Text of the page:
The council’s two remaining employees—president and CEO Russ Williamson and director of council operations Chad Thomas—were let go last week. Full Story
Employment gains in the industry averaged 17,000 per month in 2013, compared with an average monthly gain of 27,000 in 2012. Full Story
Doctor and nurse vacancies are approaching nearly 20 percent at hospitals nationwide, as the centers prepare for the throng of newly-insured patients, according to a new survey. The survey, by healthcare staffing firm AMN Healthcare, shows that the vacancy rate for physicians at hospitals neared 18 percent in 2013, while the nurse vacancy rate is 17 percent. In 2009, the vacancy rate for doctors was 10.7 percent, while the rate for nurses was just 5.5 percent. “Cost is the healthcare work force issue of most concern to hospital executives, though they also find physician/hospital alignment, the move to quality-based provider compensation, high vacancy rates,… Full Story
Texas had the most healthcare-related job postings for the third quarter of 2013, according to a new report. The remainder of the top 10 states, in descending order: California, Florida, Pennsylvania, New York, Virginia, Colorado, Washington, Massachusetts, and Connecticut. Total healthcare job postings on the HealtheCareers Network, a healthcare recruiting solution for providers and job-seekers, increased 4 percent from this year’s second quarter to the third quarter. The following areas saw increases in the number of jobs posted from the second to third quarter: 1. Dietetics/nutrition: 37 percent increase 2. Healthcare IT: 23 percent 3. Pharmacy: 13 percent 4. Allied health: 6… Full Story
The federal budget sequester and uncertainty about healthcare reform may be curtailing hiring in physician practices and hospitals, a recent survey conducted by outplacement consulting firm Challenger, Gray & Christmas found. The U.S. economy recorded the fewest number of announced job cuts in a month since 1997, but the healthcare care sector was not as fortunate as much of the rest of the economy, the firm said. Its survey indicated that the sector had announced 6,843 job cuts in July, the most job losses announced in a month since November 2009. “Cuts in Medicare reimbursements brought about by sequestration and healthcare… Full Story
The healthcare sector added 2,500 jobs nationwide in July, a pace that mirrored the sluggish overall job market, the Bureau of Labor Statistics announced Friday. The 2,500-person bump was a massive dip from the boost of 14,800 jobs in June. In July, hospitals reported a 4,400-job decline—a 0.09 percent dip—while physicians’ offices reported 700 fewer jobs, a 0.03 percent cut. On the bright side, outpatient care centers added 2,800 jobs in July, a 0.41 percent increase, while home healthcare added 3,900 jobs, a 0.3 percent rise. The BLS noted that the healthcare sector has added an average of 16,000 jobs a month… Full Story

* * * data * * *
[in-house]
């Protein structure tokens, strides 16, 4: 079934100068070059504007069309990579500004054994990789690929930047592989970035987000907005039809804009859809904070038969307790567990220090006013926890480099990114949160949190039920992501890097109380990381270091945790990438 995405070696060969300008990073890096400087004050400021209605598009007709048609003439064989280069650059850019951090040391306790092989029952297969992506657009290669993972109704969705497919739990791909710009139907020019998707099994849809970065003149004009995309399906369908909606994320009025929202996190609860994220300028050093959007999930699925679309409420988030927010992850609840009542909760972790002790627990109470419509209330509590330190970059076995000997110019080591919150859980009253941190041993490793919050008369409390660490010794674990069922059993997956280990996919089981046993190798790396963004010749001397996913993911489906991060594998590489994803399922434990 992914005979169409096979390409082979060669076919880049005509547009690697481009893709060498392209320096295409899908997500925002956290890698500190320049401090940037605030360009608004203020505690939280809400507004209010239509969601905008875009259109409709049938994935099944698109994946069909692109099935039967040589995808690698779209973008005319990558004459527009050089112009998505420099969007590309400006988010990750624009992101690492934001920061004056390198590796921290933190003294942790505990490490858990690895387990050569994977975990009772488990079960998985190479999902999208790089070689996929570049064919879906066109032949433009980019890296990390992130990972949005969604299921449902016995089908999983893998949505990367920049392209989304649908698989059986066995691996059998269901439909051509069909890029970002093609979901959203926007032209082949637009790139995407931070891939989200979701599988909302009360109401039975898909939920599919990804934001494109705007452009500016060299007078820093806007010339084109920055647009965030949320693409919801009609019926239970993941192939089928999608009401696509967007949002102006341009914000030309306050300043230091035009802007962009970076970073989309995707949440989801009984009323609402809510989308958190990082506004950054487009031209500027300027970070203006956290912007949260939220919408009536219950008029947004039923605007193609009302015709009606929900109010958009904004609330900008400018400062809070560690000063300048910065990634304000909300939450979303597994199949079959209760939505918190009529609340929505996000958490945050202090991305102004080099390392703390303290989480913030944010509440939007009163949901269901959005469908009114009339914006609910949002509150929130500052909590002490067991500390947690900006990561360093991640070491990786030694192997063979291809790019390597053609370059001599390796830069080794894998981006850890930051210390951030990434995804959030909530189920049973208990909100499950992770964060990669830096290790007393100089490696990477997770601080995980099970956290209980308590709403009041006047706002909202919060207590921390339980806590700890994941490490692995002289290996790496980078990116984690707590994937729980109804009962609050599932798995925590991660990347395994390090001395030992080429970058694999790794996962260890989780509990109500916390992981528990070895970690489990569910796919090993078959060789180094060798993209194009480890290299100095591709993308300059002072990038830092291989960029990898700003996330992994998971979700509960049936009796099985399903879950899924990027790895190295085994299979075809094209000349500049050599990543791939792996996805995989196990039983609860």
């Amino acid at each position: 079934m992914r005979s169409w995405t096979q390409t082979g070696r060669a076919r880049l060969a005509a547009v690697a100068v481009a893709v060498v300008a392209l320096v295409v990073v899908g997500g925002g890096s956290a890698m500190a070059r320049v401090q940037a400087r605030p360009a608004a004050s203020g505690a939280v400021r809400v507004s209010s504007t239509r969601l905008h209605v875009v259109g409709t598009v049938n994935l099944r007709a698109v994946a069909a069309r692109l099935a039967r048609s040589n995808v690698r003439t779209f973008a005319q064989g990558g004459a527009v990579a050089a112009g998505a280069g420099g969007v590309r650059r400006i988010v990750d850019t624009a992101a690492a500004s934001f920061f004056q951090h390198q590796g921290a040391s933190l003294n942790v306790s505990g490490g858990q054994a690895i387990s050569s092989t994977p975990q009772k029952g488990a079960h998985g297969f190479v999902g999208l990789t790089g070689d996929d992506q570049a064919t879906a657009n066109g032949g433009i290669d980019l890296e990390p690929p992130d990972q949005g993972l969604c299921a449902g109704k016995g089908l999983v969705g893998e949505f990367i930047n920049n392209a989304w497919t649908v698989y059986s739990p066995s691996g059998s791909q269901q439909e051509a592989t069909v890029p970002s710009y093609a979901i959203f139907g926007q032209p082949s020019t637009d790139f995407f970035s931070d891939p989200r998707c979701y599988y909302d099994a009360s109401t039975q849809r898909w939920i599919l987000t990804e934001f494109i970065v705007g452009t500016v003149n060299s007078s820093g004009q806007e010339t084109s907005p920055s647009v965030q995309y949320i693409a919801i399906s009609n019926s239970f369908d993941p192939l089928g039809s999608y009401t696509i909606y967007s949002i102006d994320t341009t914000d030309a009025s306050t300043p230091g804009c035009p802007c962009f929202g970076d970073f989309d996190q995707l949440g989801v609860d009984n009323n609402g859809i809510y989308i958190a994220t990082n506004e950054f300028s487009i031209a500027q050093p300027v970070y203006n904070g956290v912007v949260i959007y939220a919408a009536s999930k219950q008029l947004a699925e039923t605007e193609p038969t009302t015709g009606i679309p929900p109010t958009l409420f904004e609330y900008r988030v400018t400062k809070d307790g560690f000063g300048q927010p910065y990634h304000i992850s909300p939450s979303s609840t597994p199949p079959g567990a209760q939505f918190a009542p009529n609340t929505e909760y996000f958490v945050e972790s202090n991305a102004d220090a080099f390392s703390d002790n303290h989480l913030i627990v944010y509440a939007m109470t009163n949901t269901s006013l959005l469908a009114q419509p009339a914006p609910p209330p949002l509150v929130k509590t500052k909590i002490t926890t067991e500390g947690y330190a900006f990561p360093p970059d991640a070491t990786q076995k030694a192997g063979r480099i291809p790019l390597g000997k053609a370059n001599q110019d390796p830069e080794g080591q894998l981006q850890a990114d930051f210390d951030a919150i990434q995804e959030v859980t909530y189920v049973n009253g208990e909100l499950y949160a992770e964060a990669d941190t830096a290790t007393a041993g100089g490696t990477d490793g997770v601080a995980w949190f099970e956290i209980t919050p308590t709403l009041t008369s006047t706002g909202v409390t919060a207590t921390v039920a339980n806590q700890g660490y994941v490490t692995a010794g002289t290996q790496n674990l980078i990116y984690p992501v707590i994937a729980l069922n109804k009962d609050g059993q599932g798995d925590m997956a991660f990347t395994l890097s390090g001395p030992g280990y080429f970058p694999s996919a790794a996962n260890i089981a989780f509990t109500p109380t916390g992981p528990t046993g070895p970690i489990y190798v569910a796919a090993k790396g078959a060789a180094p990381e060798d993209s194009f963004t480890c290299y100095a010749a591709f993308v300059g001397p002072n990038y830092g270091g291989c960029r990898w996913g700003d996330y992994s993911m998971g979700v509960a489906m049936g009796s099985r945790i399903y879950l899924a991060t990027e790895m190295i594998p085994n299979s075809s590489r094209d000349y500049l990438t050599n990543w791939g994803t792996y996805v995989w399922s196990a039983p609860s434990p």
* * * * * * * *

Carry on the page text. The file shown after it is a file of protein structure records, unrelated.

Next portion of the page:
A survey of healthcare administration by Irving-based Merritt Hawkins underscores the sharp contrast in the outlook of healthcare executives compared with physicians.
Dallas-Fort Worth added 14,400 health services and education jobs in the past year.
Dallas-Fort Worth added 14,400 health services and education jobs in the past year, according to the Bureau of Labor Statistics. Employment in that sector grew 6.1 percent in Fort Worth-Arlington, compared with 2.1 percent in Dallas-Plano-Irving, from April 2012 to April 2013. DFW grew nearly 105,000 jobs during that time, raising overall metropolitan area employment to more than 3 million.
Eleven percent of Dallas-Fort Worth CFOs plan to add new professional-level positions—including healthcare in the third quarter.
Obtaining insurance results in fewer hospitalizations and lower healthcare costs.
Nearly twice as many emergency patients receive CT scans in the U.S. than their Canadian counterparts. Full Story
Eleven percent of Dallas-Fort Worth CFOs plan to add new professional-level positions—including healthcare—in the third quarter, according to the Dallas/Fort Worth Professional Employment Forecast from Robert Half. Thirteen percent of respondents said they will not be hiring, even to fill an open position, and 5 percent plan to reduce staff levels. Another 70 percent said they would hire for roles that open during the next three months. “As companies continue to relocate and add personnel in the Dallas/Fort Worth area, candidates with highly specialized skill sets remain in demand,” said Cecil Gregg, DFW district president for Robert Half in a… Full Story